A widely distributed email text, attributed to Sierra Club members, reportedly had emphasized the million square feet and the concern about appeal rights in a way some found alarmist.
By Liebster's calculation, 83 legal lots existed where houses could be built for the first time, and 27 more sites existed for possible "intergenerational homes."
Trainer provided slides to explain the 129-unit figure. One of these, drawing on a January 2013 Board of Supervisors staff report, counts up 83 possible new farmhouses, 15 "first" intergenerational units, and 31 additional units that would further be allowed by a zoning density of one unit per 60 acres. Supposing other restrictions such as Williamson Act contracts were lifted, the same presentation increases the potential count of units to 263, and the caption speaks of a million possible square feet.
In an interview, Liebster, considering the figures a little differently, agreed it was possible to arrive at a future maximum buildout total of 1 million square feet, but he said even so that would represent only 0.075% of the "C-APZ" coastal agricultural zone's land, and that maximum buildout would be unlikely to happen "within our respective lifespans."
After a debate within its afternoon deliberations, the Commission chose not to defend the foggy Marin Coast preemptively against the (currently theoretical) menace of vineyards and tasting rooms. Although the weather and soils currently make the Marin coast unsuitable for viticulture, speakers didn't rule out the chance that, between climate change and growers' innovations, someday the area could be growing grapes.
Commissioner Dayna Bochco's motion, defeated 7-5, would have distinguished vineyards from other agriculture as a conditional use, not a principally permitted use. "Viticulture is different than any other kind of farming," she said. "I don't care if it's orange trees or mushrooms or any other kind of use. Viticulture is its own world." But other speakers suggested if grapes could be singled out for different treatment, so could any other crop.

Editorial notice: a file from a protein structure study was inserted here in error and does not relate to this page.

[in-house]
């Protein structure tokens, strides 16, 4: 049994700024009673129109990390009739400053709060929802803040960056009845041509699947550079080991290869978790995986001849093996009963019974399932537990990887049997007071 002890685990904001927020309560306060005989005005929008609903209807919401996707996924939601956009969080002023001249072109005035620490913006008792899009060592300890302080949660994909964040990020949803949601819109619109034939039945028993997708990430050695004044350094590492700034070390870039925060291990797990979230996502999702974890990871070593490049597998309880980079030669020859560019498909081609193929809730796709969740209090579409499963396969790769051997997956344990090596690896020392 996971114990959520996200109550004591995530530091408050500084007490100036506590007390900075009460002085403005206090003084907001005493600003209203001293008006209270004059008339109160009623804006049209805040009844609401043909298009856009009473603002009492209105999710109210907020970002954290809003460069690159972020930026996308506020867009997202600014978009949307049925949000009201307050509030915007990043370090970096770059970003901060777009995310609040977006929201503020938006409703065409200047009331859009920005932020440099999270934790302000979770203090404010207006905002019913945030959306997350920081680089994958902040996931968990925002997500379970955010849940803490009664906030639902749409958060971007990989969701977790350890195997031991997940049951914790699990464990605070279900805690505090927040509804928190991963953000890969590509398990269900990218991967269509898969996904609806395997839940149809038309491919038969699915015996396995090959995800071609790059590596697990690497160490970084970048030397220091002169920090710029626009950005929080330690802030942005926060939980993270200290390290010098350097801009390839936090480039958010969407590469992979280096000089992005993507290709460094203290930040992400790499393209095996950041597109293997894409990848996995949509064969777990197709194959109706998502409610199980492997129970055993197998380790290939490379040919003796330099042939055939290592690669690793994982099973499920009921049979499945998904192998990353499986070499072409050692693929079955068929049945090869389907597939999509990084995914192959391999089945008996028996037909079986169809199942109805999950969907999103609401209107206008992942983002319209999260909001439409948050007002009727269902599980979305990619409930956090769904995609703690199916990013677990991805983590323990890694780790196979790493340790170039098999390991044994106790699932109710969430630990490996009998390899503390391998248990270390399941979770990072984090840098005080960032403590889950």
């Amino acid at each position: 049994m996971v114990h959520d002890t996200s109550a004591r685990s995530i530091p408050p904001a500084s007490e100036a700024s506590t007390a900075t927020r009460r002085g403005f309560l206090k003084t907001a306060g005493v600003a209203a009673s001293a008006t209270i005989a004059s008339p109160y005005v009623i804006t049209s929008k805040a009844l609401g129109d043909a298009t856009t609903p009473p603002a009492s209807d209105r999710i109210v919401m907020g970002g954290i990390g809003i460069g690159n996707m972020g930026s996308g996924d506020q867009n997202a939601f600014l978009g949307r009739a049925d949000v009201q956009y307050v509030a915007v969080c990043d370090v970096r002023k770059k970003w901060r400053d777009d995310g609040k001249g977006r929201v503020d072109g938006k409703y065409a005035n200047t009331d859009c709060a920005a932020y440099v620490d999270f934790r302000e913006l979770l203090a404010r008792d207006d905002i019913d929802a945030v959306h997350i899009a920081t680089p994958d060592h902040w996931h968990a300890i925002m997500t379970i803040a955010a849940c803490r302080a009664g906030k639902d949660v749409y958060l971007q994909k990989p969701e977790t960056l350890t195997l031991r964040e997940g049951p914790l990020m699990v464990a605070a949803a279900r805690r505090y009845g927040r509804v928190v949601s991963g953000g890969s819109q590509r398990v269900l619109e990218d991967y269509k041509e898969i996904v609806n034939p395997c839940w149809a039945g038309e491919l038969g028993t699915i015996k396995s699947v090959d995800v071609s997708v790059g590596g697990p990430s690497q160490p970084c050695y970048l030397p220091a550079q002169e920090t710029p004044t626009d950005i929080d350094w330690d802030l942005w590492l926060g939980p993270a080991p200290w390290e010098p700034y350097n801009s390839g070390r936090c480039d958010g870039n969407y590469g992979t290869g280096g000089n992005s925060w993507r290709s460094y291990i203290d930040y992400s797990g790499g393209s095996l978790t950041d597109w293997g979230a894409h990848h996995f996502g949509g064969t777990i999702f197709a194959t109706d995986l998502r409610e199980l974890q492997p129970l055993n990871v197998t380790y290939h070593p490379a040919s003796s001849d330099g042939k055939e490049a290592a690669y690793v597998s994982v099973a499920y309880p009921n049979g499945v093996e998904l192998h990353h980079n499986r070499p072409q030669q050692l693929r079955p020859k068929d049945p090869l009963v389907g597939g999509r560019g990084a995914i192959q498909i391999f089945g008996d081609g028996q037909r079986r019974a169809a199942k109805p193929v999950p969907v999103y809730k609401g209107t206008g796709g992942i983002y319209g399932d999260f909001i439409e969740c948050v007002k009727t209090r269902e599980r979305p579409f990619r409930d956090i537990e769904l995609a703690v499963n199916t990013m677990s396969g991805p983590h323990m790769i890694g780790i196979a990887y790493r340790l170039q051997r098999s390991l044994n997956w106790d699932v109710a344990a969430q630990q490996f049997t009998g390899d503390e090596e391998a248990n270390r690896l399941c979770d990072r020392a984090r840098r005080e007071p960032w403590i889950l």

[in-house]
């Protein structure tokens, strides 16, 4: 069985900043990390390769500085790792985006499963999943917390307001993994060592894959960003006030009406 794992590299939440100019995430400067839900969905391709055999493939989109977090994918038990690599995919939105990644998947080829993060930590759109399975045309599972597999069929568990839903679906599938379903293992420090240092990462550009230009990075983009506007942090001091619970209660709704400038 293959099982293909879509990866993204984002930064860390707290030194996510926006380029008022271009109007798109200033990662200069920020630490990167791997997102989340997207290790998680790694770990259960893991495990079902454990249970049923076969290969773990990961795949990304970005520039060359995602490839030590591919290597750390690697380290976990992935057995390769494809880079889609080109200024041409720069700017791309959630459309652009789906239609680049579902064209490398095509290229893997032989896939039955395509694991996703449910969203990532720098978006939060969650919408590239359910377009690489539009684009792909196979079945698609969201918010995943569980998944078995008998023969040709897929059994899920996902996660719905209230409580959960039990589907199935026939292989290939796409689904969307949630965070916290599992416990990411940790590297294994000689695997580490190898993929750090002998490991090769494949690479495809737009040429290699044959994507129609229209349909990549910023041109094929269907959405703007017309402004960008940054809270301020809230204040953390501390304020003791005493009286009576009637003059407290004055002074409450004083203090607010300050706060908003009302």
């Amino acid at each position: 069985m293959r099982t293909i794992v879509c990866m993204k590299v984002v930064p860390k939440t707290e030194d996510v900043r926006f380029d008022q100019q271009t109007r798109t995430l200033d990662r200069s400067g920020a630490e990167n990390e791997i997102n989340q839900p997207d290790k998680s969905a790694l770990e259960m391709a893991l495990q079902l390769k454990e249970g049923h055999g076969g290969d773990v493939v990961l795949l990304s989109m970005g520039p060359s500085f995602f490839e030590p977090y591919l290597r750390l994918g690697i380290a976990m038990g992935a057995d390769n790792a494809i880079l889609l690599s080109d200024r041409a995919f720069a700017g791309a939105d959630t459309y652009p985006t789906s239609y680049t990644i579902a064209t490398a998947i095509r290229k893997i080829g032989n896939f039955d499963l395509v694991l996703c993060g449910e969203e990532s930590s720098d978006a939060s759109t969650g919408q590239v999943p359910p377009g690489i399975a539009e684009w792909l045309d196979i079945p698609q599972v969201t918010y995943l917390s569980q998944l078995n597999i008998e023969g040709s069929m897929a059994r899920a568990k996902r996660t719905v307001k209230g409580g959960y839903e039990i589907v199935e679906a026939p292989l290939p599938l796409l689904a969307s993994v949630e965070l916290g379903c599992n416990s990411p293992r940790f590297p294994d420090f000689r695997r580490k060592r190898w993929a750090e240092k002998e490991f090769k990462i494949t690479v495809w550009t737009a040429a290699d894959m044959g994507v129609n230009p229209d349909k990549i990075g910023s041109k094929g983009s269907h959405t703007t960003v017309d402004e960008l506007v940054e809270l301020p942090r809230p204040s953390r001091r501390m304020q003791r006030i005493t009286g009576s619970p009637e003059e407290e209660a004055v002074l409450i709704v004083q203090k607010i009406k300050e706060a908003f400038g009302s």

For development sites on bluffs, the Commission adopted a strict rule based on Southern California experience: pick a spot that will not fall into the sea for a century, even without a seawall to protect it. However they agreed to wait for a study before issuing detailed rules to address sea-level rise in low-lying areas like Stinson Beach.
On coastal construction rules, Liebster said afterward, "most of these have been forged in the crucible of conditions on Solana Beach in San Diego County," where development near the edges of eroding bluffs is the issue. For Marin, he said, the Commission agreed to consider the different issue of low-lying settlements in the form of a future expected amendment. The county has grants for its study on the matter of $200,000 from the state Ocean Protection Council and $54,000 from the Commission, he said. As a stopgap measure, he said for now the Commission had adopted a rule to raise new construction, including substantial renovations, a yard above the level marked by FEMA as the area's current Base Flood Elevation.
Liebster called the approach to sea level rise in a place like Stinson Beach "really a difficult problem... I can't even visualize the answer at all, so it's going to take a lot of creativity to do this." Houses could be raised on stilts, he noted, but how would they be reached? Where would cars park?
For its May meeting the Commission was surrounded by a distinctive West Marin sense of context and place. Meeting in the town of Inverness on the Point Reyes peninsula, fed Hog Island oysters at an evening reception, and led by West Marin's own county Supervisor, current Commission chair Steve Kinsey, the Commission heard local public commenters speaking vigorously on and for their familiar home ground.
The meeting could be less locally rooted when the Commission hears the implementation plan proposal that must also be approved to clinch Marin's Local Coastal Plan (LCP) revision. Having originally meant to hear and approve the whole LCP at Inverness, the Commission agreed about six weeks beforehand (according to Trainer) to split off the implementation plan for later review. The timing of the implementation plan hearing could be difficult, as the Commission's next meeting within easy driving distance is many months ahead: November in Half Moon Bay. Trainer suggested the meeting would likely be sooner but far out of town; Liebster was looking as far ahead as the December meeting, which will be set somewhere in the Bay Area.
Showers of last-minute paper descended in the form of last-minute addenda, and then several supplemental votes on Commissioners' motions. It left all sides in cleanup mode, still trying to work out days later what exactly had been approved.
The plan directly addresses coastal areas not governed by Marin's two large federal parks landholders, the Golden Gate National Recreation Area and Point Reyes National Seashore, though the federal areas may be affected indirectly by the Commission's power to enforce consistency in land management throughout the area. The land use plan, for example, does not directly affect the Drake's Bay oyster farming dispute, which concerns a federally managed area of Point Reyes.
The meeting's agenda, which now appears with annotations showing Commission decisions, is at http://www.coastal.ca.gov/meetings/mtg-mm14-5.html.